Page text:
"Valpurin yö" ("Valpuri's Night") begins with something alike a factory level in a platformer game, again. After a heavier part, the moody song continues with a more silent sound. The chorus urges us to get to work with an interesting drum beat in the background. It's also distinguished by the build of a bigger background unlike the rest of the song. There is a part where I can't control my rage (in English) is repeated: I consider it to be ironic, because it sounds just ridiculous. And, well, it does fit in the Sydän, sydän humour style. After this, a calm part tells about a naked venture through the city, and the end gets a speedy "hey! hey! hey!" — and fades out immediately.

"En tiedä" ("I Do Not Know") has that horrible sample... Or maybe a synth sound. I don't know what's it called, but its use maybe just and just works, because I appear to even stand it. The song is the second weak link on the album. "Tee jotain" ("Do Something") is a quite calm story of a person with a panic disorder. Tarvitsen vain ystävän, jonka kanssa voin hengittää aivan rauhassa (I just need a friend, with whom I can breathe in peace) is delivered with honesty and a good song. I use little words of this song, but it's definitively worth hearing. "Hullu tappaja" ("Crazy Killer") begins the end of the album with a slowly building intro, but at exactly one minute it gets to full speed and sounds like a final boss, to allude to video games again. The lyrics begin about a hard-working ant. Then it skips to the last death. And the ant is captured by a spider web! Great drama! Half a minute is still left as "Hullu tappaja" ends. The band launches into a chant of usko itseesi, accompanied by a silly electronic freak-outro.

A different rock record. Recommended even if you don't normally listen to electronic music. Actually... Recommended especially then. I hereby use the term "electrorock" to call this record. If this comes to regular use, I want my cred. Songs you should try if you have a chance to listen without buying the album are "Keskusta", "Tutti frutti" and "Tee jotain".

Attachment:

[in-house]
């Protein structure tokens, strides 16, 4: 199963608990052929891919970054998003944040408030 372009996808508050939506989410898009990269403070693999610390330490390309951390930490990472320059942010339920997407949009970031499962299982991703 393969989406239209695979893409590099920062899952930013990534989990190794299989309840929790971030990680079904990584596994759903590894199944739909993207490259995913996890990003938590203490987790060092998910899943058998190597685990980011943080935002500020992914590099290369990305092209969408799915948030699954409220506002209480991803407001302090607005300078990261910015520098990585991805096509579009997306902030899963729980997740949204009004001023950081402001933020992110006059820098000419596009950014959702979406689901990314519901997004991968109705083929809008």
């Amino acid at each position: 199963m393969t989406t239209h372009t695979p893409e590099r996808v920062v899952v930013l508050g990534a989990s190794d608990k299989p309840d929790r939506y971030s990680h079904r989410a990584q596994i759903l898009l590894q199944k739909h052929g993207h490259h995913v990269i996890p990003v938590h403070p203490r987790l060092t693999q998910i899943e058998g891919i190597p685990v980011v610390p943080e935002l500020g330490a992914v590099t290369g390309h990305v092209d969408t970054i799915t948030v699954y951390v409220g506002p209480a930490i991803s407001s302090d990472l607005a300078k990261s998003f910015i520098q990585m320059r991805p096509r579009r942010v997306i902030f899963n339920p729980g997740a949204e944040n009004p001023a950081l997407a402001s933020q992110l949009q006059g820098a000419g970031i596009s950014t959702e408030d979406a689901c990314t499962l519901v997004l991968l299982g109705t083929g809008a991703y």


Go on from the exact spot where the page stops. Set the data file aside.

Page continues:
A review has judged the band for "changing for changing's sake": personally, this is not an issue as unlike the reviewer, I find Usko itseesi a new an interesting record. But yes, it does appear that the band can't stick with one theme, and has to devise a new one. In further albums, this may be a problem: for now, it stands.

For your enjoyment, a tracklist straight from the liner notes. Translations for the song names can be found collected over at the Sydän, sydän node.

                   cm    kg      bpm
Keskusta                         126
100 rikki                        126
Jääs                             104
Työtön paska                     108
Käykö täällä Visa Electron?      132
Tutti frutti                     100
97-144                            54
Valpurin yö                72/80/184
En tiedä                       76/72
Tee jotain                        63
Hullu tappaja                    138

Usko itseesi       12     0

Tomi Flyckt       184   100       63
Juho Minerva      187    84       55
Mikko Rekonen     173    54       65
Tuomas Skopa      169    74       79

Sydän, sydän - Entistä raskaampaa.

Listed on "to do this year": Go to a gig of theirs to see this live.
Also, the first print has apparently no barcodes due to an error during the printing. Brings Choking Victim's barcodeless records to mind, but apparently this is no punk act.

Believe in yourself.